Migrants at risk in the Darien jungle in Panama

(Bajo Chiquito) When Moise Cliff Raymond arrives at the Tuquesa River covered in mud, he dips there to wash himself after hiking in the swampy jungle of the Darien for five days to cross the border between Colombia and Panama.

Posted on Aug 27, 2021 at 8:18 am

Moises AVILA Agence France-Presse

Like him, hundreds of migrants, many Haitians and Cubans, face the dangers of this dangerous expedition to the first village, Bajo Chiquito, guided by the hope of the American dream every day.

“The trip was very hard because it’s a long way. There are dead, many have not made it that far. In my opinion, it is belief in God that has helped us, ”this 29-year-old Haitian wearing a Jamaican Rasta hat told AFP.

For him, that’s just one step forward: “I’m going to the USA. That is my goal. There I can realize my dreams and find a good job, ”he hopes.

Other perhaps wealthier migrants with children in their arms arrive aboard canoes, such as Peter, 29, with his three-year-old daughter. “It is what it is. You have to do it if you want a new life. It is very difficult for us Haitians,” he explains.

The “Darien Stopper”

On Sunday around 580 migrants managed to cross the “Darien Stopper”: 575,000 hectares of jungle between Colombia and Panama.

The Panamericana, which connects Alaska with Tierra del Fuego, suddenly stops on both sides of the border: The Darien Marshes block the isthmus for around 160 km between the Atlantic and Pacific coasts. Between Panama and Colombia there are around fifty kilometers of swampy jungle without any transport infrastructure: trucks and cars have to bypass it on board ferries.

According to UNICEF, crossing the Darien is one of the most dangerous journeys in the world.

But since the beginning of the year, according to the Panamanian Interior Minister Juan Pino, 64,000 migrants have crossed the border, 18,000 of them in August. The majority are Haitians, he confirms.

Faced with this incessant flow, the Panamanian and Colombian authorities have agreed to let half a thousand passengers pass each day for a year.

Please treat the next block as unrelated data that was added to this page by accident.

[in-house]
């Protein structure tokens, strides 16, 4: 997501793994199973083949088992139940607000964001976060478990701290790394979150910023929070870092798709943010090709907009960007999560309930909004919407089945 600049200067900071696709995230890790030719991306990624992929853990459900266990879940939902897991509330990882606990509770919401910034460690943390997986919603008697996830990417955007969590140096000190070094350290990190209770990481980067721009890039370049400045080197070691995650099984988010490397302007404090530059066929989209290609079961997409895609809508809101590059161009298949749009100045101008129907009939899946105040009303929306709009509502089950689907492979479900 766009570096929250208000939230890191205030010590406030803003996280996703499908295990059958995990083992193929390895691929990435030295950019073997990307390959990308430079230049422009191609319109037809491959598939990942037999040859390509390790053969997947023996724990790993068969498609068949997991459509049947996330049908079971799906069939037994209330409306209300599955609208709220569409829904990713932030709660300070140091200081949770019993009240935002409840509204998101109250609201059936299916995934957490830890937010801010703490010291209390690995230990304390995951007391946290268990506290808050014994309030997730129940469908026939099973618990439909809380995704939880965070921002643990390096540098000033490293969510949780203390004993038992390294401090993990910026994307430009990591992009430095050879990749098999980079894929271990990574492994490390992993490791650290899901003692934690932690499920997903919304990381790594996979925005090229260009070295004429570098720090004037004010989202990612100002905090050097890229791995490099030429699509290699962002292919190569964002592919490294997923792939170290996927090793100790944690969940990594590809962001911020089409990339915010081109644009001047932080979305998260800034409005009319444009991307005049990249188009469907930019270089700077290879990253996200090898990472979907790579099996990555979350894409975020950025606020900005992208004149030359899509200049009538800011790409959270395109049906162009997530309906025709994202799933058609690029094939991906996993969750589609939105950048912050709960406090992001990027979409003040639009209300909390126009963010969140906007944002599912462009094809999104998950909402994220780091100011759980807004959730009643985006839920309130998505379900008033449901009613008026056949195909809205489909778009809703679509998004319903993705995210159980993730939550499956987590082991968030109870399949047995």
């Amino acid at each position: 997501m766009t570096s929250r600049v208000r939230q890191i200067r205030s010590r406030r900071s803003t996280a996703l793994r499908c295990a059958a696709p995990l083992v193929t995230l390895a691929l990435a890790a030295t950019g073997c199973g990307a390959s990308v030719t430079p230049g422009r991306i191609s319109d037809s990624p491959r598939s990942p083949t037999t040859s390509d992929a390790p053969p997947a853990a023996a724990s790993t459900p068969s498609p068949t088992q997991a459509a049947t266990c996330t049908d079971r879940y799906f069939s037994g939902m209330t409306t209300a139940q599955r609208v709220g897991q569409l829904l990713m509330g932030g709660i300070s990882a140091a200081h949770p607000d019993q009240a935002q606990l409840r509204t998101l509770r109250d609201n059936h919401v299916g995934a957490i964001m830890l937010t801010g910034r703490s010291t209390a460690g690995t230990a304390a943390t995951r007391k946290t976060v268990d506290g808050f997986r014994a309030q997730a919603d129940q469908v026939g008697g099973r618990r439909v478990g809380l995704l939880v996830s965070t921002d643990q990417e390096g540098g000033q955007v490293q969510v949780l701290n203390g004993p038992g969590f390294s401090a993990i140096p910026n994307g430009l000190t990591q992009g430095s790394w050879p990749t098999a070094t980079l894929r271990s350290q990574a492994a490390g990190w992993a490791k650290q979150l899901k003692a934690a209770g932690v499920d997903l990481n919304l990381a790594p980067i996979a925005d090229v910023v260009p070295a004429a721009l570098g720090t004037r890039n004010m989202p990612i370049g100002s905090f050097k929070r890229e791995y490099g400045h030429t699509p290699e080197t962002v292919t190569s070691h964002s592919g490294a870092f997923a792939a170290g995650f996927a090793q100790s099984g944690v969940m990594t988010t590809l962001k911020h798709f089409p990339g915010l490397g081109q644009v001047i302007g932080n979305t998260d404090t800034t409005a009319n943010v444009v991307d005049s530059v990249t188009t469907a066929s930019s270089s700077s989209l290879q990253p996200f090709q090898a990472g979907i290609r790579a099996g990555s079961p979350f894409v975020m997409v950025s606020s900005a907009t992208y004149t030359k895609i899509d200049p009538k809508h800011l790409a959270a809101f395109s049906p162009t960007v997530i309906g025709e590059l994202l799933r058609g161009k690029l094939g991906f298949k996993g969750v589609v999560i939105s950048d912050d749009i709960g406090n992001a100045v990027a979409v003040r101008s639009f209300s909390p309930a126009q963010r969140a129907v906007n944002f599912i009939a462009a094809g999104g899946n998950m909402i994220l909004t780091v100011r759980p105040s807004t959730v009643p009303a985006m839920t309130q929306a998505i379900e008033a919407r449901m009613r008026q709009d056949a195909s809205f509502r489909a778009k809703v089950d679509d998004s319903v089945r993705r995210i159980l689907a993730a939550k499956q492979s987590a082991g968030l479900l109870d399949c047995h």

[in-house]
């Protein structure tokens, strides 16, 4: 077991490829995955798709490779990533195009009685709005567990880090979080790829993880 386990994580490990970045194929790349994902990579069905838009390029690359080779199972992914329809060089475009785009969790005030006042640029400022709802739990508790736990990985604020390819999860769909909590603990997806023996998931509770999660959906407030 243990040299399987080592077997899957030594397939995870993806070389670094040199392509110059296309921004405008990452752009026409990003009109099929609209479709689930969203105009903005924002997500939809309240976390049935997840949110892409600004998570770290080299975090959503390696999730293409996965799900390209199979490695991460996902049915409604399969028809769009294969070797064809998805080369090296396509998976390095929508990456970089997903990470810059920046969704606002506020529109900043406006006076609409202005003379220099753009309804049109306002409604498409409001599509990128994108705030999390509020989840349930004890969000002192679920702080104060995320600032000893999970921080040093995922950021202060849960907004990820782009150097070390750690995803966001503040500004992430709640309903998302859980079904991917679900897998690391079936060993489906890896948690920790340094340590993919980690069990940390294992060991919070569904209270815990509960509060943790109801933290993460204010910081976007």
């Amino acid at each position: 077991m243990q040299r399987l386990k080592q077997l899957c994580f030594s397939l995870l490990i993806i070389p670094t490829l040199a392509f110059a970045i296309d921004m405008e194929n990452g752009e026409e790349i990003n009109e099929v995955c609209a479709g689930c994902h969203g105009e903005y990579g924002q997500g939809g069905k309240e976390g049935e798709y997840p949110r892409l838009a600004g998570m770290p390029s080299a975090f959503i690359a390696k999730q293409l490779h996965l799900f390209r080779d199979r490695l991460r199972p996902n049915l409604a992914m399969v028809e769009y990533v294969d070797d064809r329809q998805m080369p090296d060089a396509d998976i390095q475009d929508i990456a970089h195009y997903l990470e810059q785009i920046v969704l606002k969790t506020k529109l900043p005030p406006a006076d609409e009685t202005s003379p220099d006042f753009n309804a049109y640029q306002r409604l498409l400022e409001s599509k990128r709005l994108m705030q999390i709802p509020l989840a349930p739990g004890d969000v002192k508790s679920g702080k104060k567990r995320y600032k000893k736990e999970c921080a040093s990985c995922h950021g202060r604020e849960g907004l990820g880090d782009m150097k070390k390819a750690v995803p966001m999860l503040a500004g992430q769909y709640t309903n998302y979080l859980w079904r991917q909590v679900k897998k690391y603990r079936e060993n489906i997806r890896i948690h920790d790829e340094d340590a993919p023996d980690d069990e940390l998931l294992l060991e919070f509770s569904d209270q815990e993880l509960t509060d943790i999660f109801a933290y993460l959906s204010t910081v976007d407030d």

Bandits on the move

To get to Bajo Chiquito, an indigenous village of the Embera ethnic group, the first inhabited area to emerge from the swamps, migrants had to walk from sunrise to dusk for 12 hours a day.

All survivors of the jungle speak of attacks, assassinations, rape, committed by organized gangs.

“We saw five dead,” says Yadira Rosales, a Cuban woman who travels with her husband José Alberto Reyes and their five-year-old daughter Adelis.

“We ran into bandits, but we were in a group: they took our money and let us go,” she says.

In Bajo Chiquito, around 400 exhausted migrants are treated every day in a pharmacy run jointly by the Panamanian Ministry of Health and Doctors Without Borders (MSF).

“Most of them have foot injuries […], Gastrointestinal diseases, insect bites … and we also treat victims of sexual assault, ”explains Dr. Sofia Vasquez from MSF.

Until now

In this fishing village with no electricity, we crowd a basketball court in the center of the village to spend the whole night. All around, improvised shops sell $ 3 food. Not everyone can afford it.

Children are becoming more and more numerous among the regrouped migrants: 15 times more in four years, according to UNICEF. Many arrive dehydrated or have breathing problems caused by air saturated with moisture, says Dr. Vasquez.

When Adelis, the little Cuban woman, smiles as if she was going for a walk, “the Haitian’s daughter seems ill,” the father worries.

In the morning everyone queues to board canoes that will take them to a refuge in Lajas Blancas. You have to pay $ 25. From there it goes by land to San Vicente, from where you can take a bus for $ 40 to the border with Costa Rica.

The journey is far from over. You still have to cross Nicaragua, Honduras, Guatemala, Mexico to get to the border with the United States … and hope that you haven’t made this long and dangerous journey in vain.

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